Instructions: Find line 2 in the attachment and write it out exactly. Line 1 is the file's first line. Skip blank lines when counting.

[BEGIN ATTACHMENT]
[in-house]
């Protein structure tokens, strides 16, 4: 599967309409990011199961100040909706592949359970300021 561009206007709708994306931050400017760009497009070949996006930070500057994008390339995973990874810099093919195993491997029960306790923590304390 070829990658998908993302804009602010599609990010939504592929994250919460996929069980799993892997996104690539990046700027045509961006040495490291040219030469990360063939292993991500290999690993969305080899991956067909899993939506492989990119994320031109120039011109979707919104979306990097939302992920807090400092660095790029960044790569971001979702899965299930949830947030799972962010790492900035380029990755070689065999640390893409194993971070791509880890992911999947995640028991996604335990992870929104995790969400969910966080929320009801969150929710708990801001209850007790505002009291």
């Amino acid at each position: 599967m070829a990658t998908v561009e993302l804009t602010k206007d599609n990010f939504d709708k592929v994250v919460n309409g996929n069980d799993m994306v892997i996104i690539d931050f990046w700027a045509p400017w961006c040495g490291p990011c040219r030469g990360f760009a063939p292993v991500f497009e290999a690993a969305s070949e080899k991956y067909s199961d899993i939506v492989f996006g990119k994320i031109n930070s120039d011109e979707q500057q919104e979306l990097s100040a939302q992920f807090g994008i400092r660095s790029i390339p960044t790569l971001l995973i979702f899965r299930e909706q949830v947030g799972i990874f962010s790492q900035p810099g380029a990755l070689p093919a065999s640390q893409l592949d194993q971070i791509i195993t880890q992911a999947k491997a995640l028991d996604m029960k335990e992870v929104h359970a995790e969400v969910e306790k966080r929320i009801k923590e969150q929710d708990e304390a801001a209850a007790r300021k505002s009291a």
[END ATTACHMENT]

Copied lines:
């Protein structure tokens, strides 16, 4: 599967309409990011199961100040909706592949359970300021 561009206007709708994306931050400017760009497009070949996006930070500057994008390339995973990874810099093919195993491997029960306790923590304390 070829990658998908993302804009602010599609990010939504592929994250919460996929069980799993892997996104690539990046700027045509961006040495490291040219030469990360063939292993991500290999690993969305080899991956067909899993939506492989990119994320031109120039011109979707919104979306990097939302992920807090400092660095790029960044790569971001979702899965299930949830947030799972962010790492900035380029990755070689065999640390893409194993971070791509880890992911999947995640028991996604335990992870929104995790969400969910966080929320009801969150929710708990801001209850007790505002009291």